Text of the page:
Consent is required to fly wires over public recreation grounds 'or any hedge or bank adjoining such land'.
5. Lopping of trees which obstruct a telegraphic line on a street or road.
[Post Office] can require lopping on serving of a notice but a counter-notice can be entered within a month in objection; otherwise the Post Office can carry out the work itself.
8. Saving for canals.
This Act does not apply to any canal authorised by Act of Parliament.
9 Edw.7 c.20
An Act to give further powers to the Railway and Canal Commission to determine differences with respect to Telegraphs (including Telephones).
'Differences' shall be referred to the High Court in England, Wales and Northern Ireland or to the Court of Sessions in Scotland.
Railway and Canal Commission was abolished in 1949, following nationalisation of the railways in 1947 and of canals in 1948. Powers were transferred as indicated.
1& 2 Geo.5 c.26
An Act to make provision in relation to the transfer to the Postmaster General of the plant, property and assets, and of the staff of the National Telephone Company, Limited, and for the further improvement of Telephonic Communication.
Sections remaining in force relate to superannuation of transferred officers (the youngest of whom probably retired 30-40 years ago).
1& 2 Geo.5 c.39
An Act to facilitate the construction and maintenance of Telegraphic Lines.
1. Power to Postmaster General to place telegraphic lines across railways and canals.
But not for distances over quarter of a mile.
Railways had their own telegraphic systems alongside tracks.
4. For protection of the Earl of Ellesmere and the Manchester Ship Canal Company.
6& 7 Geo.5 c.40
An Act to amend the Telegraph Acts 1863 to 1915, with respect to the construction and maintenance of telegraphic lines.
1. Use of land and buildings for telegraphic lines.
Owner must consent within two months, otherwise a 'difference' is deemed to occur and must be resolved before work can begin.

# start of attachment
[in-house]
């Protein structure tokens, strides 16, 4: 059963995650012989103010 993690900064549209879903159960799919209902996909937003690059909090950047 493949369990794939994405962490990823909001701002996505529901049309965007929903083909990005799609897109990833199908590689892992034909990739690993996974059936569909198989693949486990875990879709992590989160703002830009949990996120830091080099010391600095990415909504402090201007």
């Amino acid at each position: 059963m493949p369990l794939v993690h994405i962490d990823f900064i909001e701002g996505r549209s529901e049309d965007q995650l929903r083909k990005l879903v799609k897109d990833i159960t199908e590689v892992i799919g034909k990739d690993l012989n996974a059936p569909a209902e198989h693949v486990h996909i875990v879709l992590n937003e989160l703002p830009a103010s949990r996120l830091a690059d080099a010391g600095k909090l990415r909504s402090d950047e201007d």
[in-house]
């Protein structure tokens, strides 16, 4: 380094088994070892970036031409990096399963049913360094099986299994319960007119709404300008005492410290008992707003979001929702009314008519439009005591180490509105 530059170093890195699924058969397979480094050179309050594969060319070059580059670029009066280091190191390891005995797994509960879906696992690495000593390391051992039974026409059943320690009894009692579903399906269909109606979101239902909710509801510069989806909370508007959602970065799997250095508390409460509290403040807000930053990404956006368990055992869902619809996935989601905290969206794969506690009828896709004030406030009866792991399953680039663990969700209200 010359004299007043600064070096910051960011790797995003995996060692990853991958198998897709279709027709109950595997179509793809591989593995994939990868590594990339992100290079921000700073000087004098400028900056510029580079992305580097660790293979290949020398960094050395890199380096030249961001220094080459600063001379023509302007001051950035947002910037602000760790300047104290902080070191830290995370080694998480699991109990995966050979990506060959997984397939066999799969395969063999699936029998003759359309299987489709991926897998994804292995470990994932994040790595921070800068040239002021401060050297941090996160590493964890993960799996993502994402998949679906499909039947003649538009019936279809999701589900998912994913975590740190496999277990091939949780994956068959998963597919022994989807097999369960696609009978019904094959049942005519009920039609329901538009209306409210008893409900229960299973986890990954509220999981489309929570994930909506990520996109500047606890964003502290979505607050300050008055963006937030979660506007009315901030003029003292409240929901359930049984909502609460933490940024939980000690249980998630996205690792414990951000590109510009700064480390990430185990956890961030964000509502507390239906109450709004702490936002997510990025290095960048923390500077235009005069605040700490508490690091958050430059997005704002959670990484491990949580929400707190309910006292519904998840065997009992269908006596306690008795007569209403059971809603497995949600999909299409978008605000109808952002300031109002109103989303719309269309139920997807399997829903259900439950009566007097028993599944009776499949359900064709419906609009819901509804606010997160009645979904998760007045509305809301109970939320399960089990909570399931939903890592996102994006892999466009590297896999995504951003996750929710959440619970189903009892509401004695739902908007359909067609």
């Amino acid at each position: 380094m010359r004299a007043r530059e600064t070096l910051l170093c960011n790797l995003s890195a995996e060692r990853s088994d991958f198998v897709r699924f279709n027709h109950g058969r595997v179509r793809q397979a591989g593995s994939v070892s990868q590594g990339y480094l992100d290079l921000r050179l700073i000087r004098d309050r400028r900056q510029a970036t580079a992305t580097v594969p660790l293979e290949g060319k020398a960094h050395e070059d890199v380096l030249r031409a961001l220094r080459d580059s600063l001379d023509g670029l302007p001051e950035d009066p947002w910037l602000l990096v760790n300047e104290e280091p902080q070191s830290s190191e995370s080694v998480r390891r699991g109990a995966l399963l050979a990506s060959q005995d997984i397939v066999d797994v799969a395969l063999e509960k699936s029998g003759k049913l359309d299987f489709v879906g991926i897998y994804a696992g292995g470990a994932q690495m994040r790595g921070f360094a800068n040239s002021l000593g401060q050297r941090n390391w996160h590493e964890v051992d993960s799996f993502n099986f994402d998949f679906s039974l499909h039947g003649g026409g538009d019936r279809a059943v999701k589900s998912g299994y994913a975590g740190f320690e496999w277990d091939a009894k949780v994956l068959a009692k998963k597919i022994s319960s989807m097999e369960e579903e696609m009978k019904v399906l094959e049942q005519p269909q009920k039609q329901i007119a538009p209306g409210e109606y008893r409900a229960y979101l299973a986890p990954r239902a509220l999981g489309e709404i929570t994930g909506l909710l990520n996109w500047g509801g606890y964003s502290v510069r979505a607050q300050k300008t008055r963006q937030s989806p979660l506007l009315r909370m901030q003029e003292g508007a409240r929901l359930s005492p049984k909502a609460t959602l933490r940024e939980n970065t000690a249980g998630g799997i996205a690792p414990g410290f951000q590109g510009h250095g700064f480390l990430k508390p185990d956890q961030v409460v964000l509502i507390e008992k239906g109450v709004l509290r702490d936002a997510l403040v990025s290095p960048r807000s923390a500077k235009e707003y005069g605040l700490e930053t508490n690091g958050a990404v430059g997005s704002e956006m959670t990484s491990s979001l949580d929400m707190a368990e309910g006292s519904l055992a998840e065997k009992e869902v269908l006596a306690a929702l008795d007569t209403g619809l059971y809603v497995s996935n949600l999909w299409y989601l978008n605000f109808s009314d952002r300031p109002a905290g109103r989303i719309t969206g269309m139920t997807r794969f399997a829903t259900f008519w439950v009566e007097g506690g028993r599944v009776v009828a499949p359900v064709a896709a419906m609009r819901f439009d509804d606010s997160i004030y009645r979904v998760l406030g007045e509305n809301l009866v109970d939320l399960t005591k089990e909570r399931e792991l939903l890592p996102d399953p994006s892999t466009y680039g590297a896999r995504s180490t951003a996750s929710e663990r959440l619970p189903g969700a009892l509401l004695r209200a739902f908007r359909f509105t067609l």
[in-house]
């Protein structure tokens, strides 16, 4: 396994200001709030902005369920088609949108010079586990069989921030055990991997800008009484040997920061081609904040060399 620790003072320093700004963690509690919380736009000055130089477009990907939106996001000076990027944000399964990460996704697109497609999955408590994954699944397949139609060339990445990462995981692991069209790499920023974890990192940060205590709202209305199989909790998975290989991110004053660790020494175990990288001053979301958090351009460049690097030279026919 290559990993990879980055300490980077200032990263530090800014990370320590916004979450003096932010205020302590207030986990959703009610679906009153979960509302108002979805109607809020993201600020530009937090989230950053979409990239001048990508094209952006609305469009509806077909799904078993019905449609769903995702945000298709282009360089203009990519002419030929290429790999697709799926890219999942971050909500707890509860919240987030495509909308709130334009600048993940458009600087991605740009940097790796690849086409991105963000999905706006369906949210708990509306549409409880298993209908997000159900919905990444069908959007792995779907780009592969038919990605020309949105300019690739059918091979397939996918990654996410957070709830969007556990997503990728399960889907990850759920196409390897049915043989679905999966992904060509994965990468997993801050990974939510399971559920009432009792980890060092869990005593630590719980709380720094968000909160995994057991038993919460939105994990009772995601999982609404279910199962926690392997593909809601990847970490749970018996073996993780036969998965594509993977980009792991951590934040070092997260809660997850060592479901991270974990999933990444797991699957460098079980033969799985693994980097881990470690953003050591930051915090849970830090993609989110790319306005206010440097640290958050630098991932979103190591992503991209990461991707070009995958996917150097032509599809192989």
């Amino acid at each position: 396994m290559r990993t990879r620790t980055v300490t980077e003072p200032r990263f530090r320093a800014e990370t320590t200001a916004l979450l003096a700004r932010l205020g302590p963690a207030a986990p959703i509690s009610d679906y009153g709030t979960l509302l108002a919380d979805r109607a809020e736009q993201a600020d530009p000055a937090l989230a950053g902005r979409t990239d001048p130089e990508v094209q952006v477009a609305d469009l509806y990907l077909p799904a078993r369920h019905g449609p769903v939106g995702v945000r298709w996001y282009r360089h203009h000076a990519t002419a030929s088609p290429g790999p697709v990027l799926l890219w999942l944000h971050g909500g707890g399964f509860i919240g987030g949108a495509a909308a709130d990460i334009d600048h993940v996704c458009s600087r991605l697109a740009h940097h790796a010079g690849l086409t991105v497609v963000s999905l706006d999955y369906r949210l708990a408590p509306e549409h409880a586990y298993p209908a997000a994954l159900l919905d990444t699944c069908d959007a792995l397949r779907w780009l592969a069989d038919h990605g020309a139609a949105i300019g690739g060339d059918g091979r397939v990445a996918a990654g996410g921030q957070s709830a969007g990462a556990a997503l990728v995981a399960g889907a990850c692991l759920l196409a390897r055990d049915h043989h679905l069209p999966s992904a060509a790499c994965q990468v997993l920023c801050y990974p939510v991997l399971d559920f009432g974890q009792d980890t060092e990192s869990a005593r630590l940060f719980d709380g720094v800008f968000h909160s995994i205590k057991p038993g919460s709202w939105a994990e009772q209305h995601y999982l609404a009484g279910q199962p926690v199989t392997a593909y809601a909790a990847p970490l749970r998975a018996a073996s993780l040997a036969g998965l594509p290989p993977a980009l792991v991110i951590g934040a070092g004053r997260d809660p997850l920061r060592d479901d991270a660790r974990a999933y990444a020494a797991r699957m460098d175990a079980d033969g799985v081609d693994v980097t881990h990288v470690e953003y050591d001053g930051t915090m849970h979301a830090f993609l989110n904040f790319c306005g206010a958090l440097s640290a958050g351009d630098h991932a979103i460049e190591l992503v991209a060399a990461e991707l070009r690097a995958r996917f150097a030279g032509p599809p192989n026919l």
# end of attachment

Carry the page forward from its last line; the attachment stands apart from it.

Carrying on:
12& 13 Geo.6 c.54
An Act to amend the law relating to wireless telegraphy.
Not principally concerned with cable telegraphy but rather with requirements for the licensing of the transmission and reception of wireless telegraphy (ie, broadcasting and other uses of radio), such licensing to be the prerogative of the Postmaster General. The powers were later transferred to the Home Secretary.
However, the Act also requires the licensing of 'relay services', carried out under s.89 of The Post Office Act 1969 c.48.
[to be inserted]
[to be inserted]
An Act to establish a public corporation to be called British Telecommunications; to make provision with respect to its functions and to transfer to it certain property, rights and liabilities of the Post Office; to make further provision with respect to the Post Office; to provide for dealings by the Treasury in the shares of Cable & Wireless Limited; to amend the Telegraph Acts; and for connected purposes.
11. Statutory rights and liabilities as to telegraphs.
12. Exclusive privilege of the Corporation with respect to telecommunication.
13. General classes of acts not infringing the telecommunication privilege.
14. Acts relating to broadcasting not infringing the telecommunication privilege.
15. Saving for things done under a licence.
16. Approval of apparatus which is to be connected to a telecommunication system run by the Corporation
46. Prohibition of affixing placards, notices, etc on the Corporation's property.
47. Assaults etc on employees of the Corporation.
48. Fraudulent use of public telecommunication system.
49. Improper use of public telecommunication system.
50. Obligation to secrecy.
55. Power of local authorities to contribute towards new offices or facilities.
80. Amendment of the Telegraph Acts.
Amends the Telecommunications Act 1984, making it illegal to possess or supply anything for fraudulent purposes in connection by means of the telecommunications system. [27 April 1997]
The whole Act can be read on the OPSI website (click to access).
An Act to confer functions on the Office of Communications; to make provision about the regulation of the provision of electronic communications networks and services and of the use of the electro-magnetic spectrum; to make provision about the regulation of broadcasting and of the provision of television and radio services; to make provision about mergers involving newspaper and other media enterprises and, in that connection, to amend the Enterprise Act 2002; and for connected purposes.
This Act received the Royal Assent on 17 July 2003.
The whole Act can be read on the OPSI website (click to access).
Page updated 25 September 2005
© David Fisher